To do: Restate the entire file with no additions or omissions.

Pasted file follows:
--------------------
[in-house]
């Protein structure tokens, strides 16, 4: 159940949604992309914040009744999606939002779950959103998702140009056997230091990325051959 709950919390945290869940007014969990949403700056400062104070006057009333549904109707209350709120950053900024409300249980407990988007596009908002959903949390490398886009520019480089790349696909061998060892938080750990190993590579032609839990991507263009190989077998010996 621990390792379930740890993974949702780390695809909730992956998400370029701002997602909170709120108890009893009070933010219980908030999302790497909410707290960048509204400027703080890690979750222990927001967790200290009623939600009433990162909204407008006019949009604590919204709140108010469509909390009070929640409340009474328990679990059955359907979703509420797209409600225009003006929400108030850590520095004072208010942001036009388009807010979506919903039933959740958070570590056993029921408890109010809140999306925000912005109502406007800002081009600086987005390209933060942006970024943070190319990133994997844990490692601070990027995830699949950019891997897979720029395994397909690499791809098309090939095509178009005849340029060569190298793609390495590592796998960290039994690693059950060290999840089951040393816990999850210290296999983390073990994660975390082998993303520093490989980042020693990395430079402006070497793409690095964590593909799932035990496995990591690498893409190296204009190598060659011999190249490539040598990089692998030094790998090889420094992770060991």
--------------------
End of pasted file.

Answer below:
[in-house]
């Protein structure tokens, strides 16, 4: 159940949604992309914040009744999606939002779950959103998702140009056997230091990325051959 709950919390945290869940007014969990949403700056400062104070006057009333549904109707209350709120950053900024409300249980407990988007596009908002959903949390490398886009520019480089790349696909061998060892938080750990190993590579032609839990991507263009190989077998010996 621990390792379930740890993974949702780390695809909730992956998400370029701002997602909170709120108890009893009070933010219980908030999302790497909410707290960048509204400027703080890690979750222990927001967790200290009623939600009433990162909204407008006019949009604590919204709140108010469509909390009070929640409340009474328990679990059955359907979703509420797209409600225009003006929400108030850590520095004072208010942001036009388009807010979506919903039933959740958070570590056993029921408890109010809140999306925000912005109502406007800002081009600086987005390209933060942006970024943070190319990133994997844990490692601070990027995830699949950019891997897979720029395994397909690499791809098309090939095509178009005849340029060569190298793609390495590592796998960290039994690693059950060290999840089951040393816990999850210290296999983390073990994660975390082998993303520093490989980042020693990395430079402006070497793409690095964590593909799932035990496995990591690498893409190296204009190598060659011999190249490539040598990089692998030094790998090889420094992770060991």